• Contribution . This part has less to do with chronological description of a person’s life and more to do with how their accomplishments affected their field or industry. Bring up quotes from your subject’s contemporaries or look for newspaper articles and other official documentation that confirms their contribution. Summarize how this contribution changed or even revolutionized their field.

Use these guidelines to write the main part of your biographical essay. Always remember that the body of your paper should support the claim made in the introduction. So if your thesis states that John Doe was the greatest radiologist of his time, the facts you present in the body should serve as arguments in favor of this statement.

Conclusion of a biographical essay

Now, let’s learn how to end a biography essay. Like with other academic writing, your conclusion should summarize the main ideas written in the main part of your essay. You can reference your thesis once more and briefly explain why the subject of your essay is a notable figure in their field. However, you must not copy the same wording used in the earlier sections of your texts. 

You may end your paper by explaining how the contributions made by the subject of the biography are still relevant to this day.

Summary: Biographical essay

Biographical essays are important assignments that help us learn more about famous people of the past. Learning about their contribution to society helps us keep their memory alive and better understand our history.

If you need help with writing your biography paper, you can rely on AI-generator Aithor. With Aithor, you can quickly find lists of trustworthy sources, create essay outlines, check your writing for grammatical errors, and much more! Write your perfect biographical essay with Aithor.

Related articles

Literary analysis essay example: discover how to analyze literature and improve your writing skills.

Creating a literary analysis essay is one of the most interesting assignments during college and high school studies. It needs both good text interpreting and analytical skills. The number of proper forms is great, including short stories and novels, poems and ballads, comedies and dramas. Any literary work may be analyzed. In brief, when writing this paper a student should give a summary of the text and a detailed review of the language, structure, and other stuff the author used to express hi ...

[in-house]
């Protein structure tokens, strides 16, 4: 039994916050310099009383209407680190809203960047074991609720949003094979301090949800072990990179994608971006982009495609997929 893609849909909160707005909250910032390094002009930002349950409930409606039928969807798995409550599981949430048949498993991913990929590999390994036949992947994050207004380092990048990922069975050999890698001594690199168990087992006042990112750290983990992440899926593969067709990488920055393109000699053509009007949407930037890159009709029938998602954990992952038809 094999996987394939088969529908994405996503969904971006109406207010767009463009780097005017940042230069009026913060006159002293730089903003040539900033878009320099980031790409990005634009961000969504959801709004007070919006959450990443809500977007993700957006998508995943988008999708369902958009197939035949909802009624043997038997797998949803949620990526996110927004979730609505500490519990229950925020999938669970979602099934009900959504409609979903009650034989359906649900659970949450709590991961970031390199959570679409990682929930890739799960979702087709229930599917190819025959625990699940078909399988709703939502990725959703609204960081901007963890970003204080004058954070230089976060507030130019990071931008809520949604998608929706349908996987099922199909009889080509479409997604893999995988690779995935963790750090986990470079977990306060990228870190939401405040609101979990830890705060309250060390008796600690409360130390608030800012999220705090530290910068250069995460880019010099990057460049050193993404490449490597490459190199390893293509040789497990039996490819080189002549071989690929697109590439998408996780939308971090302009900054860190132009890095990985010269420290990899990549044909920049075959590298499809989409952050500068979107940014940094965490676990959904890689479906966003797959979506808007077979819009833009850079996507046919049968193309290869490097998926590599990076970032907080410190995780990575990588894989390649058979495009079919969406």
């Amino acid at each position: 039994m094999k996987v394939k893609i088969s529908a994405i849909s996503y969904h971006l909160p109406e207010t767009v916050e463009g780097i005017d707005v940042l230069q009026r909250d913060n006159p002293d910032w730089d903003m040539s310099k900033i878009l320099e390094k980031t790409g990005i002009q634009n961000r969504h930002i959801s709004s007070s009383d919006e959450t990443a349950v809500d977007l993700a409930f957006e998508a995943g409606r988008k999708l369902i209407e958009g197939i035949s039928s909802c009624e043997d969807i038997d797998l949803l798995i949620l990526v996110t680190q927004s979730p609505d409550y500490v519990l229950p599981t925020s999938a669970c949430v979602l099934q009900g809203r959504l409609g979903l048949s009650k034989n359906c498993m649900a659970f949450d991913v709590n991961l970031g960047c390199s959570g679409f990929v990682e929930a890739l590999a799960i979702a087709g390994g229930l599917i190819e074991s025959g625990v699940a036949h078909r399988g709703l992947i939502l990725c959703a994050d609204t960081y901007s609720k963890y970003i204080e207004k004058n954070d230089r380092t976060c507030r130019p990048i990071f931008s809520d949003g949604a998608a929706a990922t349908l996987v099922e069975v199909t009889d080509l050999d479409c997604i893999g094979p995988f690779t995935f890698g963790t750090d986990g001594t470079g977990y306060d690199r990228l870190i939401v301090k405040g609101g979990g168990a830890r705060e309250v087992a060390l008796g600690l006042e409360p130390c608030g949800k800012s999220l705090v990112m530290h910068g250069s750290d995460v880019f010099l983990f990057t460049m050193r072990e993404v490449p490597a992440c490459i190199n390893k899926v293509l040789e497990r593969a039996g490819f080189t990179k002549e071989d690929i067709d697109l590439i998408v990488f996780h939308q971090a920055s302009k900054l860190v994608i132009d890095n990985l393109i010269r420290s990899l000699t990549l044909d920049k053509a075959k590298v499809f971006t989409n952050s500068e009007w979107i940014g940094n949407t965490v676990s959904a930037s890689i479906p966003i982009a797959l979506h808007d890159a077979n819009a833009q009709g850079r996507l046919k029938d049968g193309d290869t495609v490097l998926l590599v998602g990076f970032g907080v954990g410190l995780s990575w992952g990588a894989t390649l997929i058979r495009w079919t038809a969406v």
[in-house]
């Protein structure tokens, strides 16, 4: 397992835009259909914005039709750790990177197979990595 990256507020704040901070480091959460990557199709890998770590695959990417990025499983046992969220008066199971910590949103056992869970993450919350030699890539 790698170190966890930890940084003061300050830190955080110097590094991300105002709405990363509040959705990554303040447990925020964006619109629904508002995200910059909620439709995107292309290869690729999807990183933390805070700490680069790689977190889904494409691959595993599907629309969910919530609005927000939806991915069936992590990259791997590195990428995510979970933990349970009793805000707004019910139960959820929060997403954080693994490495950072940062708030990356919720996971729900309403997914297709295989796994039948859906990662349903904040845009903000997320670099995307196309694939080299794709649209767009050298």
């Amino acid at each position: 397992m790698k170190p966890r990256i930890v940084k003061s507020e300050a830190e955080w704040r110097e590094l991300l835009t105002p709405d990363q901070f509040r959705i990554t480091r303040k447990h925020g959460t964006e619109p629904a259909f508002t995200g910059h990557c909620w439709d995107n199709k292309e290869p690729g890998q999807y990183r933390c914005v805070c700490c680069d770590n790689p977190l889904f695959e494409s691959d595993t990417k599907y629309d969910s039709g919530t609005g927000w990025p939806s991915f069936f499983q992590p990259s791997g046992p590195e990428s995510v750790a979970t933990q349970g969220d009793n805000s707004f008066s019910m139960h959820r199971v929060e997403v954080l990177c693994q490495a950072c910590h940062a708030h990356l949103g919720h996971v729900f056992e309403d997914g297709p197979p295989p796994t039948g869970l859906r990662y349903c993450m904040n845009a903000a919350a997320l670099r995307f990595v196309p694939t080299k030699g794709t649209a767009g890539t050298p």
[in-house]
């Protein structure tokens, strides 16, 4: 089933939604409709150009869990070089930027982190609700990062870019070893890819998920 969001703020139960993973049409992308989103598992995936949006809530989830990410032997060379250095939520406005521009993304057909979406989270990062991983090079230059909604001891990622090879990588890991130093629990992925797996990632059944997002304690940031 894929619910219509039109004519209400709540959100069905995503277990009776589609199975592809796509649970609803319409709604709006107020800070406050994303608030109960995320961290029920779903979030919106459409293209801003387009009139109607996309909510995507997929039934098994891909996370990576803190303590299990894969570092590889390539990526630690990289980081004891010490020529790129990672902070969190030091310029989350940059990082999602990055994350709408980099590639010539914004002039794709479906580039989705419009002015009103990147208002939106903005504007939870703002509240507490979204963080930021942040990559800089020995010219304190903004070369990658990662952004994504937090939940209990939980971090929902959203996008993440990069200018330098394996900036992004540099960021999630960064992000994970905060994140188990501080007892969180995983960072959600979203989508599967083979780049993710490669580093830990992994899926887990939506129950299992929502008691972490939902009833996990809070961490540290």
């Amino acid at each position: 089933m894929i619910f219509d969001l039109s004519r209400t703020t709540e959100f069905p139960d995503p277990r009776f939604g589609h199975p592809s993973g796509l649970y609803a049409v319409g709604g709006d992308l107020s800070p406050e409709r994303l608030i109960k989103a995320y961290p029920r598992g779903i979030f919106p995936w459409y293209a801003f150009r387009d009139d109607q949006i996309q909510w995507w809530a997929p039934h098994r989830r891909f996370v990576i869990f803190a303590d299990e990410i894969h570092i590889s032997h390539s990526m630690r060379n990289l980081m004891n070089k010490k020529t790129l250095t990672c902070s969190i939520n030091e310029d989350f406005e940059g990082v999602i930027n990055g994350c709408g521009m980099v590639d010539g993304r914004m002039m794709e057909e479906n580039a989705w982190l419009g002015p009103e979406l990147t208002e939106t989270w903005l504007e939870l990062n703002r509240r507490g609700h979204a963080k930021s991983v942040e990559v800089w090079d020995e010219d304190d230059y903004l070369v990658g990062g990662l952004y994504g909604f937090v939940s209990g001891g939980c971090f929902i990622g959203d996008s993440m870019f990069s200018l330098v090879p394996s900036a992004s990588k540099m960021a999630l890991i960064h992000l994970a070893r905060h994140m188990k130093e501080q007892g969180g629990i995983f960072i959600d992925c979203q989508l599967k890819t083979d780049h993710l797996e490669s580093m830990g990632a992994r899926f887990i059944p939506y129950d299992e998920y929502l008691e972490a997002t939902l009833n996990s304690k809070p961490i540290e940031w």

Create a Perfect Essay Structure

Hello Aithors! We're back again with another feature highlight. Today, we want to talk about a tool that can be a game-changer for your essay writing process - our Table of Contents tool. Writing an essay isn't just about getting your ideas down on paper. It's about presenting them in a clear, structured way that makes sense to your reader. However, figuring out the best structure for your essay can sometimes be a tough nut to crack. That's why we developed the Table of Contents feature. The b ...

APA or MLA: Choosing the Right Citation Style for Your Paper

When it comes to academic writing, properly citing your sources is crucial. It not only helps you avoid plagiarism but also adds credibility to your work by showing that you've done your research. However, with various citation styles out there, it can be tricky to know which one to use. Two of the most common styles are APA (American Psychological Association) and MLA (Modern Language Association). In this article, we'll take a closer look at the APA vs MLA format to help you decide which is ri ...

How To Write Reflection Essays

How often do you contemplate how the tapestry of your experiences shapes your thoughts? A reflection paper lets you explore that. It's like deep diving into your life’s precious moments, examining how stories, books, events, or even lectures have influenced your views. This type of academic essay integrates a personal perspective, allowing you to openly express your opinions. In this guide, we will delve into the specifics of reflective writing, share some tips, and show some self-reflection es ...

Proposal Essay Examples: Convincing Ideas for Your Research Paper or Essay

Struggling to craft a captivating and well-built proposal essay? Many students find it challenging to compose a proposal-based essay and struggle to generate convincing ideas. If this sounds familiar, read on. In this comprehensive guide, we streamline the process of brainstorming and composing work, offering resources like suggestions on how to write a proposal essay, suggested steps when writing, useful examples, and efficient essay-crafting tips. Developed through several years of expertise ...

Ace Your Graduation Speech with Aithor

Hello, Aithors! Can you feel it? That's the buzz of graduation season in the air:) And while we're all about the caps flying and the proud smiles, we also know that being asked to write a graduation speech can feel a bit like being handed a mountain to climb. Crafting a graduation speech is all about capturing the spirit of the journey you've been on, from the triumphs to the trials, and everything in between. It's a reflection of where you've been, and a beacon of light pointing towards where ...

How to Write an Evaluation Essay That Engages and Persuades: Helpful Tips and Inspiring Examples

Are you feeling unsure about how to effectively evaluate a subject from your own perspective in an evaluation essay? If you're struggling to understand how to present a balanced assessment, don't worry! We're here to guide you through the process of writing an evaluation that showcases your critical thinking skills. What Is an Evaluation Essay?  An evaluation essay is a type of writing in which the writer gives their opinion on a topic. You look at something carefully and think about how good ...